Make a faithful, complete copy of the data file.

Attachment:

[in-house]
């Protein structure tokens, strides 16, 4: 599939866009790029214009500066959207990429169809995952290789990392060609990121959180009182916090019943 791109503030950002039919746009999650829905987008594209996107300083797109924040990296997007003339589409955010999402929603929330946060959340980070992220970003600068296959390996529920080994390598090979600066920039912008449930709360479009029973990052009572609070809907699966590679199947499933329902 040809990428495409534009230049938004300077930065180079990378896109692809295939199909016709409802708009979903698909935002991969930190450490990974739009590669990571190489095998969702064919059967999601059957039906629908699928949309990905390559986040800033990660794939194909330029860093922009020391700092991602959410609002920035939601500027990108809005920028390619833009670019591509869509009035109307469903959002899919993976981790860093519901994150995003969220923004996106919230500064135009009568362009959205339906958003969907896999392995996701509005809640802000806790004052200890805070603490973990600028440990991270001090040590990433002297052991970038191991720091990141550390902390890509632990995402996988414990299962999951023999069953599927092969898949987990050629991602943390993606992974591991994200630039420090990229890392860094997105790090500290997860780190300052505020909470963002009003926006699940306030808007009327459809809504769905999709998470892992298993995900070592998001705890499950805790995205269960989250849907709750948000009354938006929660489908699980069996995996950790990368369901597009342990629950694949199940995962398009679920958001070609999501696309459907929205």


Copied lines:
[in-house]
């Protein structure tokens, strides 16, 4: 599939866009790029214009500066959207990429169809995952290789990392060609990121959180009182916090019943 791109503030950002039919746009999650829905987008594209996107300083797109924040990296997007003339589409955010999402929603929330946060959340980070992220970003600068296959390996529920080994390598090979600066920039912008449930709360479009029973990052009572609070809907699966590679199947499933329902 040809990428495409534009230049938004300077930065180079990378896109692809295939199909016709409802708009979903698909935002991969930190450490990974739009590669990571190489095998969702064919059967999601059957039906629908699928949309990905390559986040800033990660794939194909330029860093922009020391700092991602959410609002920035939601500027990108809005920028390619833009670019591509869509009035109307469903959002899919993976981790860093519901994150995003969220923004996106919230500064135009009568362009959205339906958003969907896999392995996701509005809640802000806790004052200890805070603490973990600028440990991270001090040590990433002297052991970038191991720091990141550390902390890509632990995402996988414990299962999951023999069953599927092969898949987990050629991602943390993606992974591991994200630039420090990229890392860094997105790090500290997860780190300052505020909470963002009003926006699940306030808007009327459809809504769905999709998470892992298993995900070592998001705890499950805790995205269960989250849907709750948000009354938006929660489908699980069996995996950790990368369901597009342990629950694949199940995962398009679920958001070609999501696309459907929205």